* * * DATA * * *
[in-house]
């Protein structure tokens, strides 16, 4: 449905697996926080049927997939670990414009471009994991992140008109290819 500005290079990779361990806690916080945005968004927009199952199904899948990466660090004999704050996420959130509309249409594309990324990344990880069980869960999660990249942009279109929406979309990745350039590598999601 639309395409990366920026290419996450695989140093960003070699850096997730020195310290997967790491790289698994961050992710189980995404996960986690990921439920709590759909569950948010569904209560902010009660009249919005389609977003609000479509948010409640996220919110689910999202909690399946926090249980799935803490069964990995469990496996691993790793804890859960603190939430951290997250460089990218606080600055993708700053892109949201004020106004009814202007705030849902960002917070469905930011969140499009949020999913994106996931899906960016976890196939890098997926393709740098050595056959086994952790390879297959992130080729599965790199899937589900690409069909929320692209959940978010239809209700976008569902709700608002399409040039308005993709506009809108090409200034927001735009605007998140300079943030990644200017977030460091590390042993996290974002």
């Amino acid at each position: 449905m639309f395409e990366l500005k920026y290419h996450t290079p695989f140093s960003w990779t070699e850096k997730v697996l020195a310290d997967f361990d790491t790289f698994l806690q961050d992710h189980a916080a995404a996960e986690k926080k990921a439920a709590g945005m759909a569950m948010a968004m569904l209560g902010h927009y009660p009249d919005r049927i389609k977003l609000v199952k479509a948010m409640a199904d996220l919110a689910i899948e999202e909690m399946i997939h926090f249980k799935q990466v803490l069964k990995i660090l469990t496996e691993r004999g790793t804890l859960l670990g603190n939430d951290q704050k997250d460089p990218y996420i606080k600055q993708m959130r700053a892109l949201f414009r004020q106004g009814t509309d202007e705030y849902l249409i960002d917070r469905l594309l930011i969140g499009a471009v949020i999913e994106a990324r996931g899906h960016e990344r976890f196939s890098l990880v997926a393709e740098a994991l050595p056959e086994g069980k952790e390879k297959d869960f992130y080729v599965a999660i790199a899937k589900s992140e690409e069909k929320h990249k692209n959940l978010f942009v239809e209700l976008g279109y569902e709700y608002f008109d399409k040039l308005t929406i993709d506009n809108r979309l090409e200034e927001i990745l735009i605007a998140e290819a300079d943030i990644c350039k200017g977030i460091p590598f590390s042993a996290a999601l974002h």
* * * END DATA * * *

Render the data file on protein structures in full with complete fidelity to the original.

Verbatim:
[in-house]
């Protein structure tokens, strides 16, 4: 449905697996926080049927997939670990414009471009994991992140008109290819 500005290079990779361990806690916080945005968004927009199952199904899948990466660090004999704050996420959130509309249409594309990324990344990880069980869960999660990249942009279109929406979309990745350039590598999601 639309395409990366920026290419996450695989140093960003070699850096997730020195310290997967790491790289698994961050992710189980995404996960986690990921439920709590759909569950948010569904209560902010009660009249919005389609977003609000479509948010409640996220919110689910999202909690399946926090249980799935803490069964990995469990496996691993790793804890859960603190939430951290997250460089990218606080600055993708700053892109949201004020106004009814202007705030849902960002917070469905930011969140499009949020999913994106996931899906960016976890196939890098997926393709740098050595056959086994952790390879297959992130080729599965790199899937589900690409069909929320692209959940978010239809209700976008569902709700608002399409040039308005993709506009809108090409200034927001735009605007998140300079943030990644200017977030460091590390042993996290974002």
């Amino acid at each position: 449905m639309f395409e990366l500005k920026y290419h996450t290079p695989f140093s960003w990779t070699e850096k997730v697996l020195a310290d997967f361990d790491t790289f698994l806690q961050d992710h189980a916080a995404a996960e986690k926080k990921a439920a709590g945005m759909a569950m948010a968004m569904l209560g902010h927009y009660p009249d919005r049927i389609k977003l609000v199952k479509a948010m409640a199904d996220l919110a689910i899948e999202e909690m399946i997939h926090f249980k799935q990466v803490l069964k990995i660090l469990t496996e691993r004999g790793t804890l859960l670990g603190n939430d951290q704050k997250d460089p990218y996420i606080k600055q993708m959130r700053a892109l949201f414009r004020q106004g009814t509309d202007e705030y849902l249409i960002d917070r469905l594309l930011i969140g499009a471009v949020i999913e994106a990324r996931g899906h960016e990344r976890f196939s890098l990880v997926a393709e740098a994991l050595p056959e086994g069980k952790e390879k297959d869960f992130y080729v599965a999660i790199a899937k589900s992140e690409e069909k929320h990249k692209n959940l978010f942009v239809e209700l976008g279109y569902e709700y608002f008109d399409k040039l308005t929406i993709d506009n809108r979309l090409e200034e927001i990745l735009i605007a998140e290819a300079d943030i990644c350039k200017g977030i460091p590598f590390s042993a996290a999601l974002h």